Absolutely disagree!  The most important part of having a baby is ensuring that it receives the best possible environment and upbringing so that it has the greatest possiblity of success later in life!

    • Sickemrex says:

      02:26pm | 05/12/12

      I don’t know whether it’s a completely ridiculous concept. There are many women who don’t know much about nutrition and exercise during pregnancy. I’m 26 weeks pregnant and most currently pregnant ladies and mums I know think I shouldn’t be, for no reason they can articulate. My doctor doesn’t seem to mind! Most don’t know what a healthy weight gain is. There are many things we can’t influence about our child’s future but nutrition and exercise pre and post natal is something we can affect IMHO.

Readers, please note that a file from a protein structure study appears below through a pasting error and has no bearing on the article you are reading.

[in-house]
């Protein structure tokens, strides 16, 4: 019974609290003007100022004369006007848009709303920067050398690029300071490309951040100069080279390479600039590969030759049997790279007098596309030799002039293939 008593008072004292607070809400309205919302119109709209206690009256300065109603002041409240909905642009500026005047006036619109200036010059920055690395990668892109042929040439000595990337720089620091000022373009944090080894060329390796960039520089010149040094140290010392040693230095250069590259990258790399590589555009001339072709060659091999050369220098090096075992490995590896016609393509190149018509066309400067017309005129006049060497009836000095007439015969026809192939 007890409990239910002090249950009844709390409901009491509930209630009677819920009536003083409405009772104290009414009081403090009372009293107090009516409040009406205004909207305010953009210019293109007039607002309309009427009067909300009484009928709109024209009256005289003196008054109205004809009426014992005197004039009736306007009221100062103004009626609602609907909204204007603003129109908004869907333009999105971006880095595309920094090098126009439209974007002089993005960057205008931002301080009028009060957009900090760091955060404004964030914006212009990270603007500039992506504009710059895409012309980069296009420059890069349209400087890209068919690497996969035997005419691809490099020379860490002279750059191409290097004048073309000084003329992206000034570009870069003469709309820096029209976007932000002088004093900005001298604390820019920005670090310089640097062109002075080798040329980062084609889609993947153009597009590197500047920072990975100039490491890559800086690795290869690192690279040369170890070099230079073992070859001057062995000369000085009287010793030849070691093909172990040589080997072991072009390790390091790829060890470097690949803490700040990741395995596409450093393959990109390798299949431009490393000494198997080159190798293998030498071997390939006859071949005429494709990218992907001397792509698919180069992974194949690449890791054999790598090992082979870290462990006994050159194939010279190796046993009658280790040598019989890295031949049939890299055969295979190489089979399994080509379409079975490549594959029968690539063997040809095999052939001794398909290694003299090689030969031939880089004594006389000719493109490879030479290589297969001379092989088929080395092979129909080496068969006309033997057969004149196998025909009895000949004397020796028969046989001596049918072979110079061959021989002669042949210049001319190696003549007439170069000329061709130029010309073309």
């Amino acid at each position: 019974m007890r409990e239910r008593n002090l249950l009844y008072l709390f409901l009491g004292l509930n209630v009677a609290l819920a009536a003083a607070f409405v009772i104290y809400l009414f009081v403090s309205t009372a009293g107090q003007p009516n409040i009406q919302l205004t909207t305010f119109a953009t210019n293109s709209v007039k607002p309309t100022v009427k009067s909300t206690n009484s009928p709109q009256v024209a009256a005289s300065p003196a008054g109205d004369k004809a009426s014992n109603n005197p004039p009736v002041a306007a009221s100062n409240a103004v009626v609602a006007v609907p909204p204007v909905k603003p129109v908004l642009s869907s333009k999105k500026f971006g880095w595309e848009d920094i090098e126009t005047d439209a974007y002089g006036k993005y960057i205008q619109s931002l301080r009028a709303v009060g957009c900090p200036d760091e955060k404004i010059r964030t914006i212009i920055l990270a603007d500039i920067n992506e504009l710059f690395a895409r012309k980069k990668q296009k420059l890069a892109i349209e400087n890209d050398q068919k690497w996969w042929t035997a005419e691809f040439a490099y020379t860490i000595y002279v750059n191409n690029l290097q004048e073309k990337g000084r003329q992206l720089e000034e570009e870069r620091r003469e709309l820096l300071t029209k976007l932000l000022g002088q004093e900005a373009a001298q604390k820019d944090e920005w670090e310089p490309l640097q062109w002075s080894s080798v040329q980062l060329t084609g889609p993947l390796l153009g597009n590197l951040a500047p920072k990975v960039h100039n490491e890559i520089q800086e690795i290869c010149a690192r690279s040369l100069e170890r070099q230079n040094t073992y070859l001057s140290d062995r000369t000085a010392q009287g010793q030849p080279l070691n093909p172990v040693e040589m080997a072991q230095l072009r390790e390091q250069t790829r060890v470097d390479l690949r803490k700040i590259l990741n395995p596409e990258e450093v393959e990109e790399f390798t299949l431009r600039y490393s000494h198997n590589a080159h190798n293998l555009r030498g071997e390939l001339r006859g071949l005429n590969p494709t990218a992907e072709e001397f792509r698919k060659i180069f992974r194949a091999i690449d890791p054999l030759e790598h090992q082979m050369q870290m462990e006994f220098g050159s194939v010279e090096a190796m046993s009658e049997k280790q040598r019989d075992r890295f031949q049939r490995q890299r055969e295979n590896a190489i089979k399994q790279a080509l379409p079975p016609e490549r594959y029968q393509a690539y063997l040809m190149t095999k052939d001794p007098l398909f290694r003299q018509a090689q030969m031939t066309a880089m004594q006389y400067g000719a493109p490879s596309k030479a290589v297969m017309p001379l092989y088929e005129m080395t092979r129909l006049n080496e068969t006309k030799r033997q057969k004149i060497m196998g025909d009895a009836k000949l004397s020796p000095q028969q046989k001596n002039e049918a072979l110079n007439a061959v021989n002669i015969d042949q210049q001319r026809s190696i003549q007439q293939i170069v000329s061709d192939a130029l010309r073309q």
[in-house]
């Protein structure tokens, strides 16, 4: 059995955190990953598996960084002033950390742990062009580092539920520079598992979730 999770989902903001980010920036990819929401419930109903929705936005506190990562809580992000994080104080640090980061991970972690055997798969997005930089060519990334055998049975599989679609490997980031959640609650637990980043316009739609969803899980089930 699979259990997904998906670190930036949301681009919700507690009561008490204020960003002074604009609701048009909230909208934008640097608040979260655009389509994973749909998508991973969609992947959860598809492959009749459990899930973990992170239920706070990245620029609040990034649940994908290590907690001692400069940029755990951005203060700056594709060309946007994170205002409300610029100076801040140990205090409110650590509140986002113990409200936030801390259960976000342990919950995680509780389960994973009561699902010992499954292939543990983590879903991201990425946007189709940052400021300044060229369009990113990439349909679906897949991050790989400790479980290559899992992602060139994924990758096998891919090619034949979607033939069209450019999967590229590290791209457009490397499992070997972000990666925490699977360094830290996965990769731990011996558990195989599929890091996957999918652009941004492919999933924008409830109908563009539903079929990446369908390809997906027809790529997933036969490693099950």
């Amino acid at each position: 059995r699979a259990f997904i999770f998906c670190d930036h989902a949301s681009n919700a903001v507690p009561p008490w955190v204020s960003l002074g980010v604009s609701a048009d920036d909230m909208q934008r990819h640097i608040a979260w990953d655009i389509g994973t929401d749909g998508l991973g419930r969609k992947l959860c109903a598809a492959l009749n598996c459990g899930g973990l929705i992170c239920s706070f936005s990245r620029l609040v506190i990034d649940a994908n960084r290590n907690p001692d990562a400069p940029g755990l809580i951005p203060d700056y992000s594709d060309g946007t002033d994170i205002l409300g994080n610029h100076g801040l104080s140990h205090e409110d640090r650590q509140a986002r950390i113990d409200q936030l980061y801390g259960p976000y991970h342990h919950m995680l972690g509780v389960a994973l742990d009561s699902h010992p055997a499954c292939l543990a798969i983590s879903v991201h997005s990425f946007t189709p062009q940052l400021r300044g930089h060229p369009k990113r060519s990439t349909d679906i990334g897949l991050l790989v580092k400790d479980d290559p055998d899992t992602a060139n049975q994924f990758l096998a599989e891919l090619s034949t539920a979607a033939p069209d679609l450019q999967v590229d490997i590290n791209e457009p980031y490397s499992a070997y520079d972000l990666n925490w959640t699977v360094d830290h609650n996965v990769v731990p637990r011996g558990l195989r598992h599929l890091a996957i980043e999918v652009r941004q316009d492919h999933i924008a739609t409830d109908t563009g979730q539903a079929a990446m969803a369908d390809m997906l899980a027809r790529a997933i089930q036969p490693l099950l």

• Sickemrex says:

      02:52pm | 05/12/12

      Ok that makes no sense! I’m still running regularly at 26 weeks pregnant, derrr.

    • Courtney says:

      04:08pm | 06/12/12

      The stats in this para are useless as presented.
      “Among US adults 20 years and older, 23.5% (approximately 16.3 million adults) of normal-weight adults were metabolically abnormal, whereas 51.3 per cent (approximately 35.9 million adults) of overweight adults and 31.7 per cent (approximately 19.5 million adults) of obese adults were metabolically healthy. “
      so, can we compare these figures? Who knows?
      Are there only two states, metabolically normal and abnormal? Who knows?
      Does metabolically healthy equate to metabolically normal? Who knows?
      Use one criteria and one state, i.e. healthy or not, normal or abnormal and this may become relevant.
      Lazy writing.